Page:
Floating Solar for Gippsland

A recent paper entitled “Proposal for Renewable energy projects in Southern Victoria and Opportunities for Latrobe Valley Development” by Chris Barfoot et al examined the potential for renewable energy to be a major part of a just transition in Gippsland. In particular the paper examined solar, wind, pumped hydro and battery storage opportunities. Here I look at their case for floating solar and hope to examine other aspects of their paper, in particular pumped hydro, at a later date.

The paper lists a substantial number of advantages for floating solar including no preparation for the site is needed; that if associated with established hydro operations there is no need for costly infrastructure upgrades; that when energy efficiencies from the cooling effects of the water are taken into account costs are not that much different from that on land and most important of all the advantages it can be done almost immediately.

Possible sites for consideration included reservoirs and water treatment plants. The Thomson River dam could house a raft of photovoltaics producing 100 megawatts. Listed suitable sites included Lake Narracan, Hazelwood Pondage, Blue Rock Dam and Moondarra. I have noted previously the work of the Mirboo North Community Energy Hub and their current feasibility study where they hope to create a floating solar farm of 1.4Mw in conjunction with Gippsland Water. This was discussed at a recent Gippsland Climate Change Network meeting which also mentioned the suitability of Lake Glenmaggie for floating solar development.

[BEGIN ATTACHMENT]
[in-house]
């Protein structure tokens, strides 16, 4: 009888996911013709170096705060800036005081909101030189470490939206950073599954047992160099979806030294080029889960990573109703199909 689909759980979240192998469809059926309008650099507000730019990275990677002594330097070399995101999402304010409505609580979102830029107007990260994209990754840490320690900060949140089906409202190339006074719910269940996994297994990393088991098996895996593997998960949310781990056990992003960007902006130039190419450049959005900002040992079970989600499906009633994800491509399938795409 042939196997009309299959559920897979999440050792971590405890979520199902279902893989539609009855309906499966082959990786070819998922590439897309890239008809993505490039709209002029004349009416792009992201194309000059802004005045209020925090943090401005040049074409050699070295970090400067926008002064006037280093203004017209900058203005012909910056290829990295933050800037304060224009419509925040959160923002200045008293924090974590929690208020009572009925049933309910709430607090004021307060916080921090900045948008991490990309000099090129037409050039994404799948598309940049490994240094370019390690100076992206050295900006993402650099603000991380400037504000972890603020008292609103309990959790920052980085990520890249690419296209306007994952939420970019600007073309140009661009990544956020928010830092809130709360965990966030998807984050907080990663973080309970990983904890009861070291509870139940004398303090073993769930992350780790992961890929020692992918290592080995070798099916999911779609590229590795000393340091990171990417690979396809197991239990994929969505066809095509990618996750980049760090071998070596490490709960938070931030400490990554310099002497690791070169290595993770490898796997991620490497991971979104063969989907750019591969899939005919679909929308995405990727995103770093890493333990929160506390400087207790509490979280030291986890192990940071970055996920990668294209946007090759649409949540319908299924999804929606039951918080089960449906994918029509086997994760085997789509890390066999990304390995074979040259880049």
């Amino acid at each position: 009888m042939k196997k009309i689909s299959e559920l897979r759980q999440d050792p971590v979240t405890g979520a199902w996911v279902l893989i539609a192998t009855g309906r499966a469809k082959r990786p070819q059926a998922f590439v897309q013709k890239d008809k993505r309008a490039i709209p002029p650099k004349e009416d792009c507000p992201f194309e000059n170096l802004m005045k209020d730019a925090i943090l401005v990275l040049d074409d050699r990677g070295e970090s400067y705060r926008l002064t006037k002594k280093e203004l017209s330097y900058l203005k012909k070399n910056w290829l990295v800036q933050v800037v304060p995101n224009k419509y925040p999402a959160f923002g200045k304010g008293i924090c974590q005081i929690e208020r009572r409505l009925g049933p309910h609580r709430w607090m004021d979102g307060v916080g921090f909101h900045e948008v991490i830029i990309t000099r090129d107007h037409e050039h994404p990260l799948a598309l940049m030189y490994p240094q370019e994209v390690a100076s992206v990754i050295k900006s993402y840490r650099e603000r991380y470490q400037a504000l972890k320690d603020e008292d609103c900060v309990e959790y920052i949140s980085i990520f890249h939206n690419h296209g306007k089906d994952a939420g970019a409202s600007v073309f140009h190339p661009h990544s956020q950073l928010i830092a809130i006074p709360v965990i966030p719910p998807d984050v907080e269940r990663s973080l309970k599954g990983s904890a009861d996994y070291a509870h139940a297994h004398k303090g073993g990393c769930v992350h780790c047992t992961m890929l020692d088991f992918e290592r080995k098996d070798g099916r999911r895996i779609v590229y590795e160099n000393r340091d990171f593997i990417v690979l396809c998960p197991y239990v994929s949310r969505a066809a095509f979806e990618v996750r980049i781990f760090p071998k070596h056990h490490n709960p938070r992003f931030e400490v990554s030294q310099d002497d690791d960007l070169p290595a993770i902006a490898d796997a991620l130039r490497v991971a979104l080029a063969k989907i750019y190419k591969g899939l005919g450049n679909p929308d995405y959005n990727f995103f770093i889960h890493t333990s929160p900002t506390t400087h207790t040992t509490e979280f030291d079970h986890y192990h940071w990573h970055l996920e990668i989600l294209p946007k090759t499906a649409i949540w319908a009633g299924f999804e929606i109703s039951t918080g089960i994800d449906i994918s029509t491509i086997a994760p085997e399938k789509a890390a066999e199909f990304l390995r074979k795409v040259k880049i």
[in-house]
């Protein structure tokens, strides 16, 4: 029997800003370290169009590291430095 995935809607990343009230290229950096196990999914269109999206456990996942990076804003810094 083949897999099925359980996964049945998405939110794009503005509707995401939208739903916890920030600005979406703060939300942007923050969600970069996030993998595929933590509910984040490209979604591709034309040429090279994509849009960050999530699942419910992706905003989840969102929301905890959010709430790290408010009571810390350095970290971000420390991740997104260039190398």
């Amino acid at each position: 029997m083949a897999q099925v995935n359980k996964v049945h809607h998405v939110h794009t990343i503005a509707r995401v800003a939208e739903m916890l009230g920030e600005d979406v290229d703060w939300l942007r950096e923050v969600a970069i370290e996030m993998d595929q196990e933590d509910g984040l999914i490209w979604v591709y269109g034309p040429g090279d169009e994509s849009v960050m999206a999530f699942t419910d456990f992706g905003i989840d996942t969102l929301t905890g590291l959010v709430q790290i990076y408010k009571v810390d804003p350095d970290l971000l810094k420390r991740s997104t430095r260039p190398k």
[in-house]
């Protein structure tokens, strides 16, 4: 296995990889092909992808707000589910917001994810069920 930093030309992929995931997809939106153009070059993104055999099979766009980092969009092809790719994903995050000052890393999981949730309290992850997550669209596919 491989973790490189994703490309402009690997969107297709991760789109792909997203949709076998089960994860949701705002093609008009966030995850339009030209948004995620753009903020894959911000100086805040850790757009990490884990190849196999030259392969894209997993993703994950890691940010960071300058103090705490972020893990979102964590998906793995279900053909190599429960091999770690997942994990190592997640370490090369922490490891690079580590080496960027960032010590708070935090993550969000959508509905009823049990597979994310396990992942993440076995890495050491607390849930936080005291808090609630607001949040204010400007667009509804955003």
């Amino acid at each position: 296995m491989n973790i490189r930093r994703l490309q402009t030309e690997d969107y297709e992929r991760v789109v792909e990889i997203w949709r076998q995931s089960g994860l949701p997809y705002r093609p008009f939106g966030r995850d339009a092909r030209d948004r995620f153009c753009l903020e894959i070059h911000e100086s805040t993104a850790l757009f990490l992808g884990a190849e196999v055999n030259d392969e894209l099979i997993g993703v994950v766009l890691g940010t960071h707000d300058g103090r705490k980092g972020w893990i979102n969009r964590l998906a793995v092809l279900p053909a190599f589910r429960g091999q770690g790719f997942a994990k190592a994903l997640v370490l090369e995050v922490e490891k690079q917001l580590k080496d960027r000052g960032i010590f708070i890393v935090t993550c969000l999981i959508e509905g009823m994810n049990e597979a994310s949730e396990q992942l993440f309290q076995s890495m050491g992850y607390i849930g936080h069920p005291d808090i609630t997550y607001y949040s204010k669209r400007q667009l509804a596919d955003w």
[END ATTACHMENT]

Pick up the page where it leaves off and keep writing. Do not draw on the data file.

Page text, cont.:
In terms of the ‘just transition’ the paper noted: “Opportunity exists for production of the floats needed through local industries in Morwell under licence from the designer. One style is metal and the other blow moulded plastic. Both industries exist in the Valley. Tracking systems could also be designed and produced using local industry. This would also boost metal supply and fastener industries. Secondly employment opportunities come from the delivery of the float systems to the construction sites. Other works options are the assembly of the rafts, fitment of the panels, wiring and grid connection.”

Above all jobs now, and plenty of them, is the first and most important step in the just transition.